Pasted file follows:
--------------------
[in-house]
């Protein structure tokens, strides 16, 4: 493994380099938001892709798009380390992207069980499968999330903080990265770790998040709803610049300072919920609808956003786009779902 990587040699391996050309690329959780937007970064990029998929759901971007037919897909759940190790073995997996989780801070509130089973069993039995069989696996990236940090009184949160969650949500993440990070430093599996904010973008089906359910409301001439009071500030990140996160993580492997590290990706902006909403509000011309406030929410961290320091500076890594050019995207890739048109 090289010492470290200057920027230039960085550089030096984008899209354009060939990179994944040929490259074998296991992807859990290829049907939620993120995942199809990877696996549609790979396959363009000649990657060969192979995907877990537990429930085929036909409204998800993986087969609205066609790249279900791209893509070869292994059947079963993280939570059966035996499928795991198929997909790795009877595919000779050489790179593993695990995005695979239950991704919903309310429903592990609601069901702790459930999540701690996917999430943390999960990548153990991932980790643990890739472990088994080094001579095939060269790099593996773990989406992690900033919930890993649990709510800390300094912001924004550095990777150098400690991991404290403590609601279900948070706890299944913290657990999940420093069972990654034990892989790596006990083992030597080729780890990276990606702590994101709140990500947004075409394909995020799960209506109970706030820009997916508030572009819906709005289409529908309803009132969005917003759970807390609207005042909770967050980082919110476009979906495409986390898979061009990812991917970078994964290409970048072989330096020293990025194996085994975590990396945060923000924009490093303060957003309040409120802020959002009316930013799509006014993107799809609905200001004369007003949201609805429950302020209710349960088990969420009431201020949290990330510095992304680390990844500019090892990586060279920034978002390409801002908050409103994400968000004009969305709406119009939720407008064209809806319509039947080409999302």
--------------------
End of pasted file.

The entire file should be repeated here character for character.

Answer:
[in-house]
């Protein structure tokens, strides 16, 4: 493994380099938001892709798009380390992207069980499968999330903080990265770790998040709803610049300072919920609808956003786009779902 990587040699391996050309690329959780937007970064990029998929759901971007037919897909759940190790073995997996989780801070509130089973069993039995069989696996990236940090009184949160969650949500993440990070430093599996904010973008089906359910409301001439009071500030990140996160993580492997590290990706902006909403509000011309406030929410961290320091500076890594050019995207890739048109 090289010492470290200057920027230039960085550089030096984008899209354009060939990179994944040929490259074998296991992807859990290829049907939620993120995942199809990877696996549609790979396959363009000649990657060969192979995907877990537990429930085929036909409204998800993986087969609205066609790249279900791209893509070869292994059947079963993280939570059966035996499928795991198929997909790795009877595919000779050489790179593993695990995005695979239950991704919903309310429903592990609601069901702790459930999540701690996917999430943390999960990548153990991932980790643990890739472990088994080094001579095939060269790099593996773990989406992690900033919930890993649990709510800390300094912001924004550095990777150098400690991991404290403590609601279900948070706890299944913290657990999940420093069972990654034990892989790596006990083992030597080729780890990276990606702590994101709140990500947004075409394909995020799960209506109970706030820009997916508030572009819906709005289409529908309803009132969005917003759970807390609207005042909770967050980082919110476009979906495409986390898979061009990812991917970078994964290409970048072989330096020293990025194996085994975590990396945060923000924009490093303060957003309040409120802020959002009316930013799509006014993107799809609905200001004369007003949201609805429950302020209710349960088990969420009431201020949290990330510095992304680390990844500019090892990586060279920034978002390409801002908050409103994400968000004009969305709406119009939720407008064209809806319509039947080409999302």